1. Respondent

Respondent contends that Complainant has no protectable trademark rights of any type in the 3-letter combination SFM predating August 10, 2006, which is more than 7 years after Respondent registered the disputed domain on March 3, 1999.  Respondent also contends that it has a legitimate interest in the domain name and that there is no evidence to support the assertion that the domain was registered or is being used in bad faith.  Respondent further asserts that Complainant has engaged in reverse domain name hijacking since Complainant knew of Respondent’s registration and use of the disputed domain prior to establishing rights in the mark and filing the instant proceeding.

  1. Additional Submissions

Complainant’s Additional Submission contended that Respondent’s answer was “based on a single erroneous premise: that State Fund Mutual has no service mark rights in the mark SFM for its worker’s compensation services.”  Complainant also asserted that it referred to itself by the SFM mark since 1996 on its own website and that the industry has come to reference it by the SFM acronym.  Complainant further contended that Respondent’s use of the disputed domain’s website for advertising was bad faith and that its registration was also in bad faith in light of the alleged secondary meaning attributable to Complainant’s use of SFM at the time Respondent registered the disputed domain.  Complainant reiterated its contention that Respondent had no legitimate interest in the disputed domain.

Respondent’s Additional Submission contended that Complainant’s use of SFM as a short-hand reference for the company name did not establish trademark rights and that the Complainant had not used SFM alone as trademark at any time.  Respondent further disputed Complainant’s assertions regarding Respondent’s lack of legitimate interest in the disputed domain. Respondent stated that it did not deny Complainant’s rights in SFM as a service mark but only recognized those rights as arising via Complainant’s registration in 2006 and only as part of the longer registered mark SFM. THE WORK COMP EXPERTS.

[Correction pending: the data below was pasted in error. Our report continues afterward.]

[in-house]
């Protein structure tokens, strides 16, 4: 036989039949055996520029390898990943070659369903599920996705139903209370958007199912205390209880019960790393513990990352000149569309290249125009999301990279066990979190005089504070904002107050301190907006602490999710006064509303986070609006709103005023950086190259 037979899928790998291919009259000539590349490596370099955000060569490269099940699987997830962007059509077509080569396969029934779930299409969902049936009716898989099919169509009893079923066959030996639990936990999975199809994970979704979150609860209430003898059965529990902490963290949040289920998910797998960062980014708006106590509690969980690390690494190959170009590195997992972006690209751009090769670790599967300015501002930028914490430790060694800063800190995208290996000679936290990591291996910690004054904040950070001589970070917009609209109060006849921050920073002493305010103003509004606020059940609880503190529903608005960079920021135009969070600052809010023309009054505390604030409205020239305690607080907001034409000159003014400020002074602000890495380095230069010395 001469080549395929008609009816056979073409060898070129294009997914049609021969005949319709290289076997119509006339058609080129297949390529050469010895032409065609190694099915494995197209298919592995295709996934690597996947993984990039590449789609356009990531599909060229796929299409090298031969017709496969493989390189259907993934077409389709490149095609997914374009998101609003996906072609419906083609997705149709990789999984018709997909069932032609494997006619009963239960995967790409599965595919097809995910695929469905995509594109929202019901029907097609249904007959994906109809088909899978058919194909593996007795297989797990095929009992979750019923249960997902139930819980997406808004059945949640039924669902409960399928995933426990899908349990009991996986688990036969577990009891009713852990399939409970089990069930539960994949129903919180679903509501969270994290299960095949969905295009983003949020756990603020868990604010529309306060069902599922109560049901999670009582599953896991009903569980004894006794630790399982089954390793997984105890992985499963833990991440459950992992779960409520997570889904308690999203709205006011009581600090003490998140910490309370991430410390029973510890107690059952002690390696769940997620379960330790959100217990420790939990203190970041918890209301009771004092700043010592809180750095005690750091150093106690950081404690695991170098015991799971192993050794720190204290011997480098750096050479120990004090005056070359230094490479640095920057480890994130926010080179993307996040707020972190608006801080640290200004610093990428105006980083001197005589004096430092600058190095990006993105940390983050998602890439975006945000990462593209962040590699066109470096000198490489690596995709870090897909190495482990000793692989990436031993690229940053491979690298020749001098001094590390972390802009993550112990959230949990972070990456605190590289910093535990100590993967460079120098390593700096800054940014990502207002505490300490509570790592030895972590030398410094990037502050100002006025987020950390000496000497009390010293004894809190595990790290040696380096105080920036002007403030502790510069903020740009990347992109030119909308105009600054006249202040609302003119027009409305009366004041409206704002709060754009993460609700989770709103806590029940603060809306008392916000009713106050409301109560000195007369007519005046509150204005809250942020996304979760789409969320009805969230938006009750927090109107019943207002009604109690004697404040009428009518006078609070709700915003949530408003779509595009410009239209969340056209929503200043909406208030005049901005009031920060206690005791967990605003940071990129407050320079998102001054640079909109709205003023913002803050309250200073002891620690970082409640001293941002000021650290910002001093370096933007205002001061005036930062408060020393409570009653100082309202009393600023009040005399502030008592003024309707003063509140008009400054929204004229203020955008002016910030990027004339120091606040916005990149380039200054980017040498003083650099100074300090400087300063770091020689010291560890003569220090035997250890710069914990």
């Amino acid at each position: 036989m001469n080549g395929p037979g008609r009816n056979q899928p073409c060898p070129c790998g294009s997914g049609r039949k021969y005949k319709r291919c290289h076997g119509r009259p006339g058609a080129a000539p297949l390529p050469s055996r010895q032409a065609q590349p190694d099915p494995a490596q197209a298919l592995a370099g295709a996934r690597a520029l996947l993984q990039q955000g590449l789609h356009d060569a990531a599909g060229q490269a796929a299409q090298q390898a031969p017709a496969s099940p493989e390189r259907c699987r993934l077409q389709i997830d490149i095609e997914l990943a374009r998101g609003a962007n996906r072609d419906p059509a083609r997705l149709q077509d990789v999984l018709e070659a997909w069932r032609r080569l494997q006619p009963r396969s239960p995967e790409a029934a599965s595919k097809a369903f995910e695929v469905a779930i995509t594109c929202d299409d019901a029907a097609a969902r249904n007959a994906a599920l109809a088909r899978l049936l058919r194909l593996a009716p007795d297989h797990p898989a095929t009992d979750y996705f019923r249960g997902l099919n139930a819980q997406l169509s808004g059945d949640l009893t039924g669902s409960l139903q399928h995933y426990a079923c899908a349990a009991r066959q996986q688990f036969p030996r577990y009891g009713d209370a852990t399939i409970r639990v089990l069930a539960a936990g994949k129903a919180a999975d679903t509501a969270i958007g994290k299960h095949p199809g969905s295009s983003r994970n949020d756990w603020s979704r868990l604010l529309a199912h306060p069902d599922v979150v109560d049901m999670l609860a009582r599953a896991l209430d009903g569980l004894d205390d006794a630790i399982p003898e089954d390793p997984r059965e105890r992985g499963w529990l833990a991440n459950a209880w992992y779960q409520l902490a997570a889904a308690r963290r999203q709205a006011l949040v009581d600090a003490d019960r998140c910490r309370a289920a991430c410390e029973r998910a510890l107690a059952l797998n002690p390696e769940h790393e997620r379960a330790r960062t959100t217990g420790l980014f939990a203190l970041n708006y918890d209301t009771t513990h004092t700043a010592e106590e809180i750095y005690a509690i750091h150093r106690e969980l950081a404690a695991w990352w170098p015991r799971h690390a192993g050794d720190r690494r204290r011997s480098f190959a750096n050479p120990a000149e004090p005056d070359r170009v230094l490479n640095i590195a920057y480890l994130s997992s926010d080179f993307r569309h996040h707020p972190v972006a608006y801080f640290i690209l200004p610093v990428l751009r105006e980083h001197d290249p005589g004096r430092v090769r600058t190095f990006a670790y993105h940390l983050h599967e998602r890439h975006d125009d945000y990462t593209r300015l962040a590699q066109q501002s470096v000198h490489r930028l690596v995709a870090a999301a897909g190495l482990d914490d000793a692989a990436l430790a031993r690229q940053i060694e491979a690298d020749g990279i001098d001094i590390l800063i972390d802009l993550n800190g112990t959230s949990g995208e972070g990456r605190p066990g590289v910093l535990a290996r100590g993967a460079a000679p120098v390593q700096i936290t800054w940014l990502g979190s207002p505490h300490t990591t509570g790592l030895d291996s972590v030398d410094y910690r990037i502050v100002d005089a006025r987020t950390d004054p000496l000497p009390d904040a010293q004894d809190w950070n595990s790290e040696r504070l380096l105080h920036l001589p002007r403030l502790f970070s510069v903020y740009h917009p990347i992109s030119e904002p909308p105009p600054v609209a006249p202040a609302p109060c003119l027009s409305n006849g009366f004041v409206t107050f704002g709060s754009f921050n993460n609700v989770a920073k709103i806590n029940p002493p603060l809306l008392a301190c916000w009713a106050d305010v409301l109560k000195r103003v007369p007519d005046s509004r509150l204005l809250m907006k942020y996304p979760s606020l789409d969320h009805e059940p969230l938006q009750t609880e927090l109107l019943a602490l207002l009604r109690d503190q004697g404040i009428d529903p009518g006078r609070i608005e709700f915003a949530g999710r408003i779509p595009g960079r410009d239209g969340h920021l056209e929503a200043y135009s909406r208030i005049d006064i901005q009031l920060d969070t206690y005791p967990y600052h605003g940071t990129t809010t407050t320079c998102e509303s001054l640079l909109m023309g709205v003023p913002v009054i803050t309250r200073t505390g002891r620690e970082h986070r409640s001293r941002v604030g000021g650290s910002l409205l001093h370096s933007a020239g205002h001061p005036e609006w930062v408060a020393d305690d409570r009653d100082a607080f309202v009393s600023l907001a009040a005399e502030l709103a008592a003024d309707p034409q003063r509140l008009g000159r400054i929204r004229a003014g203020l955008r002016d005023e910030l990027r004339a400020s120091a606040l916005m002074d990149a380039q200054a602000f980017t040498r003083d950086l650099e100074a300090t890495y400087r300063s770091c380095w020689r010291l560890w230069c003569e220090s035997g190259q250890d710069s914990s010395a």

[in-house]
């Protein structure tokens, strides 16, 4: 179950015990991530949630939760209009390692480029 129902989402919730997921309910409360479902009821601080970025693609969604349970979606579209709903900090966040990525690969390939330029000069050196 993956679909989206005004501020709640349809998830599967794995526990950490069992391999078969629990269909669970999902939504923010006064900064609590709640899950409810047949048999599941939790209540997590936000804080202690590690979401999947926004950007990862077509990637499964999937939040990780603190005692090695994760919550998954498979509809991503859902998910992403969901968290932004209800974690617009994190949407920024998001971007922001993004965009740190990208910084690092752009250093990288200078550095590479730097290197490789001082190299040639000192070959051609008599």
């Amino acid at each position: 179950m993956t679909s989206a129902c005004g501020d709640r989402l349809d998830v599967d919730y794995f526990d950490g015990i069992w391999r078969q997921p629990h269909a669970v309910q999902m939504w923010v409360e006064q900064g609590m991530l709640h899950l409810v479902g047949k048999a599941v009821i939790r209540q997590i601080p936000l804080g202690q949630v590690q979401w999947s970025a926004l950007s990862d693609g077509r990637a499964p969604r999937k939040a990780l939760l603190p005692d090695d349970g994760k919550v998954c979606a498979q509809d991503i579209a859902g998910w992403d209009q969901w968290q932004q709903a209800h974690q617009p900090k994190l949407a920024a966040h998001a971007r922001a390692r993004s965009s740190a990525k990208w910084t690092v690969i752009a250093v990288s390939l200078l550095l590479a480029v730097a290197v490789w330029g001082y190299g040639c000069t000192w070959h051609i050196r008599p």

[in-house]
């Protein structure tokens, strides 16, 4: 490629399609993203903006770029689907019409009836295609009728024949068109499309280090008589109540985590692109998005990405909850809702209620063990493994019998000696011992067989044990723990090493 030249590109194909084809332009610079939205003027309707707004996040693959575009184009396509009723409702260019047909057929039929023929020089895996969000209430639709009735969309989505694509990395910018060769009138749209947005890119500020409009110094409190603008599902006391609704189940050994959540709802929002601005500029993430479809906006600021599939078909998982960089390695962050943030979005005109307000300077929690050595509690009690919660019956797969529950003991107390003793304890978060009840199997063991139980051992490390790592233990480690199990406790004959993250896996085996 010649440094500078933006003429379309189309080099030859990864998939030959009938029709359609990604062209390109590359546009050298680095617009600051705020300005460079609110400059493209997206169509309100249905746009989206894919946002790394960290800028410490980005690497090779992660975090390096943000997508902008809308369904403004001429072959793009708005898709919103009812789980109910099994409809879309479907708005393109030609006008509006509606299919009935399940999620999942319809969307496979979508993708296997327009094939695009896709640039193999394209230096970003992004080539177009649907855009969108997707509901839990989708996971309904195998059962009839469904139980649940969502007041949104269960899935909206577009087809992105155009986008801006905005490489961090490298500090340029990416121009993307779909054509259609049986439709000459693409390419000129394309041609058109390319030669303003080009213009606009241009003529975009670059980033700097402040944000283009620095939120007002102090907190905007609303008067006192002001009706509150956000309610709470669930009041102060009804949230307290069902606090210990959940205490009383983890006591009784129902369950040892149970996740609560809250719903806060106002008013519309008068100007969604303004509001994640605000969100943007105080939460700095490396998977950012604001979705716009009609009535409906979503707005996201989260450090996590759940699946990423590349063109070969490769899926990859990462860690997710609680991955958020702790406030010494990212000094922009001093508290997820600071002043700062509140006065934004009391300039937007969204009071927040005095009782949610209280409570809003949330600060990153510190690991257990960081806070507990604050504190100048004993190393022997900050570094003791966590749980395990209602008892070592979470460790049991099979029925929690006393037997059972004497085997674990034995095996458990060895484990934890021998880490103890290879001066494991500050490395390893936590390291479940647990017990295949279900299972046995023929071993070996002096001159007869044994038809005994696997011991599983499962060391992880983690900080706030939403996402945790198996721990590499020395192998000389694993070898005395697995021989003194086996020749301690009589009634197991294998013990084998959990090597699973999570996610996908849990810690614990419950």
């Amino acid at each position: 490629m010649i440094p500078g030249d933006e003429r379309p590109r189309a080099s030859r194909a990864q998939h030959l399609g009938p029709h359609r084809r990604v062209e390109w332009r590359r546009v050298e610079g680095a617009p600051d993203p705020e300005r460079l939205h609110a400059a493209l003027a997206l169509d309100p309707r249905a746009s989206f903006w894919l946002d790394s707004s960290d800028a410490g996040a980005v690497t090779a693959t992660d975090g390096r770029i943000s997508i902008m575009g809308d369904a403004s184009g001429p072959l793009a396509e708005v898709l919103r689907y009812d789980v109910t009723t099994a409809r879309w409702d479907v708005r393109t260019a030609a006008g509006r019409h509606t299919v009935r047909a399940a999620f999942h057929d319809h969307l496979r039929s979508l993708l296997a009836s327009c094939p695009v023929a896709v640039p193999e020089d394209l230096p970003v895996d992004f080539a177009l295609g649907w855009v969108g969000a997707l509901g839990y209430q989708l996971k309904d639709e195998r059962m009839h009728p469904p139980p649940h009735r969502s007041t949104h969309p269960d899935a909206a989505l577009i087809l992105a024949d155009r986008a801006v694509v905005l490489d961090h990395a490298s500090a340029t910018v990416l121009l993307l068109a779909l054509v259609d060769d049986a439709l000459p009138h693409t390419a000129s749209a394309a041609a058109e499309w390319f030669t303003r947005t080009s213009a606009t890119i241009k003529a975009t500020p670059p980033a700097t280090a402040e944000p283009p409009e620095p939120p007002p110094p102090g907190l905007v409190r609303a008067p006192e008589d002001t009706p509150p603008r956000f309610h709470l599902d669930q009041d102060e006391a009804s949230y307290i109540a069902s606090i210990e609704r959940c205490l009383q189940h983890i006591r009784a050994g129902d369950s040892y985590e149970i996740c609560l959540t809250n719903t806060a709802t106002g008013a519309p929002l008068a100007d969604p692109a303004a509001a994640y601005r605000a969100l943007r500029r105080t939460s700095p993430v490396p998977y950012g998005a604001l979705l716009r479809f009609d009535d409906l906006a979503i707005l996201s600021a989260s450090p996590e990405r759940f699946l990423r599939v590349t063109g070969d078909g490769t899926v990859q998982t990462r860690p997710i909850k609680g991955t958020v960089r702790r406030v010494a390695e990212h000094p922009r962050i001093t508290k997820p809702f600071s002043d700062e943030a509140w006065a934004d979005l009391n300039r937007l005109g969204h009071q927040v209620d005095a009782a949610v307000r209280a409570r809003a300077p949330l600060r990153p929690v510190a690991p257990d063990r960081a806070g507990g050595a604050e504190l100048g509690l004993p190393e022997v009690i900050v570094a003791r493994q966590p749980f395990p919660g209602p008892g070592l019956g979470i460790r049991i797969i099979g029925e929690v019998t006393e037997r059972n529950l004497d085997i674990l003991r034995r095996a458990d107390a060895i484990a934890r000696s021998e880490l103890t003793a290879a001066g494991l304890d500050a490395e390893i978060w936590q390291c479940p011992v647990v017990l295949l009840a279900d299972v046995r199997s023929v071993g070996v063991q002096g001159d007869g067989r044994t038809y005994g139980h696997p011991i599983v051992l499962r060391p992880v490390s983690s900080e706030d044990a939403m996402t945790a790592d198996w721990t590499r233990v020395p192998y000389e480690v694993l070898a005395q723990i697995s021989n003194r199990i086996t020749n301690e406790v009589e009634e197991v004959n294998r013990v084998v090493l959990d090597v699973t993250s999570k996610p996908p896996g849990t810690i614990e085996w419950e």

Complainant, State Fund Mutual Insurance Company, began business in April 1984 and by 1991 had become Minnesota’s largest worker’s compensation insurer.  From its inception until at least 2006, Complainant identified itself as State Fund Mutual Companies or some variation thereof.  Complainant registered its website <sfmic.com> on January 11, 1996.  In August 2006 Complainant announced that it had renamed itself SFM to reflect its presence in multiple states and because the new name was simpler.  The phrase, “SFM. The Work Comp Experts”, was to be incorporated into the company’s logo from that time forward.  Complainant’s registration for the mark (US Trademark Reg. No. 3,330,186) is for a service mark incorporating the whole phrase and indicating a date of first use in commerce of August 10, 2006.

Respondent registered the disputed domain name <sfm.com> on March 3, 1999 and has used it continuously since that time.  Respondent currently uses the website for advertising, but none of the advertising is for goods or services in competition with Complainant.  At the time of Respondent’s registration Complainant was known as State Fund Mutual Companies and had not used SFM as a common law or registered mark in conjunction with its services.  Complainant states that it “has demonstrated that it has referred to itself in its promotional literature as SFM since at least 1997” and that since 1996 it referred to itself as SFM on its website, but Complainant’s use in these cases has been in conjunction with or as a shorthand reference to its common law design and word mark, State Fund Mutual Companies.